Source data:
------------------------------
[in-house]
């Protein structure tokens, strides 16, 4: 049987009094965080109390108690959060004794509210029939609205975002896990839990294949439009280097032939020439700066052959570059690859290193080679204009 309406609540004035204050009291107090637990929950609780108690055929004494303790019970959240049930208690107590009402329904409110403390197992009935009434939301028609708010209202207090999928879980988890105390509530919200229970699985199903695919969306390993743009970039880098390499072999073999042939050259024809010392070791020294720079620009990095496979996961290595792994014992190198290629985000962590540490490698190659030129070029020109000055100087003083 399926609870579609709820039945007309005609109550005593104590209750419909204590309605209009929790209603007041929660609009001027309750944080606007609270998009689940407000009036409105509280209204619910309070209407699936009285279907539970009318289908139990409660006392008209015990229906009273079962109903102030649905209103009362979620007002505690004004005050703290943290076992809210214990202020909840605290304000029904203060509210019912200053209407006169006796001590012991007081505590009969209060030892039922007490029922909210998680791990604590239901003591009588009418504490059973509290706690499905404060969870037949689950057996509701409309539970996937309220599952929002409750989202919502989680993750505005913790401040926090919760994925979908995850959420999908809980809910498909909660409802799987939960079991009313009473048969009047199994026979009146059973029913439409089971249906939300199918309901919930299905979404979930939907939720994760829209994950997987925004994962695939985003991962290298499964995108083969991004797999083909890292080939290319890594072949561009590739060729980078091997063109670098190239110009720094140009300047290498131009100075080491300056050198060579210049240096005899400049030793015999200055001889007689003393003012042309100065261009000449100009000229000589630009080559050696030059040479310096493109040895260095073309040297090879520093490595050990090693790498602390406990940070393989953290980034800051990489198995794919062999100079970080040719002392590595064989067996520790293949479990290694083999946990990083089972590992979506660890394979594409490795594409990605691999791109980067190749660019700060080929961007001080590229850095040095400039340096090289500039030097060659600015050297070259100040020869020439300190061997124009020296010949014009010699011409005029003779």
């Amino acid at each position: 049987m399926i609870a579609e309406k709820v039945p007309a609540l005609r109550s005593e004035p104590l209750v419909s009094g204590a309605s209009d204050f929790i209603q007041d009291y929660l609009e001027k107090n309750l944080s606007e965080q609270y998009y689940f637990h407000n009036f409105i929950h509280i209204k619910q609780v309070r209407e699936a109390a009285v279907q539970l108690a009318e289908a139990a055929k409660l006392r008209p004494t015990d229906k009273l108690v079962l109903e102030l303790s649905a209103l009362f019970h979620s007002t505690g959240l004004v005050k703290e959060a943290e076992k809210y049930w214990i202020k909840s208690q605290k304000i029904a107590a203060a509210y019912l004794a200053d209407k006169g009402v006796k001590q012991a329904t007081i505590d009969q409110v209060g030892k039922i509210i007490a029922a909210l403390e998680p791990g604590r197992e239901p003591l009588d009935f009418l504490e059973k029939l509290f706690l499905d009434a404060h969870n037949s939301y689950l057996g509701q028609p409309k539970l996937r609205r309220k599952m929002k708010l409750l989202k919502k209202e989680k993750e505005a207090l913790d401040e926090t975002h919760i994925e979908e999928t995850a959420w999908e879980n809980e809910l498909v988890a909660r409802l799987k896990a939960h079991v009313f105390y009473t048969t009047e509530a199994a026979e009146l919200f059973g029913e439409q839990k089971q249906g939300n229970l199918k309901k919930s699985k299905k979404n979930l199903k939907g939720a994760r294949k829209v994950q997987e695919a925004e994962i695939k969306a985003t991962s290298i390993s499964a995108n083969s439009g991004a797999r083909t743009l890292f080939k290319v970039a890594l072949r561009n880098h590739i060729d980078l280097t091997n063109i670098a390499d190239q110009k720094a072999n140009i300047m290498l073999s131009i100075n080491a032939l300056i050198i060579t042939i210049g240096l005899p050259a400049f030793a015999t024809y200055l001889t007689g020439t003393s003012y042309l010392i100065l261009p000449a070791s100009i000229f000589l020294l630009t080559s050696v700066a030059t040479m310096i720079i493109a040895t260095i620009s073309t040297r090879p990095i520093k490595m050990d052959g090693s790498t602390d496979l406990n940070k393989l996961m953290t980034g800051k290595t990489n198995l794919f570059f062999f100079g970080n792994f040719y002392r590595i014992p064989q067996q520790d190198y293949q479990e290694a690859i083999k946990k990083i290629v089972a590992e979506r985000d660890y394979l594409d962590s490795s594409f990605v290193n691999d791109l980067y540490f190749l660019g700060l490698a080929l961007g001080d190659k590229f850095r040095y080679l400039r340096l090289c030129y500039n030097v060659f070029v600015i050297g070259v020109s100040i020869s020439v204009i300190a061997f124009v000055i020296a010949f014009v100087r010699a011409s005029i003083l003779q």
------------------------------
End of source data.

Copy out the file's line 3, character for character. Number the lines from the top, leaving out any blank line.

């Amino acid at each position: 049987m399926i609870a579609e309406k709820v039945p007309a609540l005609r109550s005593e004035p104590l209750v419909s009094g204590a309605s209009d204050f929790i209603q007041d009291y929660l609009e001027k107090n309750l944080s606007e965080q609270y998009y689940f637990h407000n009036f409105i929950h509280i209204k619910q609780v309070r209407e699936a109390a009285v279907q539970l108690a009318e289908a139990a055929k409660l006392r008209p004494t015990d229906k009273l108690v079962l109903e102030l303790s649905a209103l009362f019970h979620s007002t505690g959240l004004v005050k703290e959060a943290e076992k809210y049930w214990i202020k909840s208690q605290k304000i029904a107590a203060a509210y019912l004794a200053d209407k006169g009402v006796k001590q012991a329904t007081i505590d009969q409110v209060g030892k039922i509210i007490a029922a909210l403390e998680p791990g604590r197992e239901p003591l009588d009935f009418l504490e059973k029939l509290f706690l499905d009434a404060h969870n037949s939301y689950l057996g509701q028609p409309k539970l996937r609205r309220k599952m929002k708010l409750l989202k919502k209202e989680k993750e505005a207090l913790d401040e926090t975002h919760i994925e979908e999928t995850a959420w999908e879980n809980e809910l498909v988890a909660r409802l799987k896990a939960h079991v009313f105390y009473t048969t009047e509530a199994a026979e009146l919200f059973g029913e439409q839990k089971q249906g939300n229970l199918k309901k919930s699985k299905k979404n979930l199903k939907g939720a994760r294949k829209v994950q997987e695919a925004e994962i695939k969306a985003t991962s290298i390993s499964a995108n083969s439009g991004a797999r083909t743009l890292f080939k290319v970039a890594l072949r561009n880098h590739i060729d980078l280097t091997n063109i670098a390499d190239q110009k720094a072999n140009i300047m290498l073999s131009i100075n080491a032939l300056i050198i060579t042939i210049g240096l005899p050259a400049f030793a015999t024809y200055l001889t007689g020439t003393s003012y042309l010392i100065l261009p000449a070791s100009i000229f000589l020294l630009t080559s050696v700066a030059t040479m310096i720079i493109a040895t260095i620009s073309t040297r090879p990095i520093k490595m050990d052959g090693s790498t602390d496979l406990n940070k393989l996961m953290t980034g800051k290595t990489n198995l794919f570059f062999f100079g970080n792994f040719y002392r590595i014992p064989q067996q520790d190198y293949q479990e290694a690859i083999k946990k990083i290629v089972a590992e979506r985000d660890y394979l594409d962590s490795s594409f990605v290193n691999d791109l980067y540490f190749l660019g700060l490698a080929l961007g001080d190659k590229f850095r040095y080679l400039r340096l090289c030129y500039n030097v060659f070029v600015i050297g070259v020109s100040i020869s020439v204009i300190a061997f124009v000055i020296a010949f014009v100087r010699a011409s005029i003083l003779q």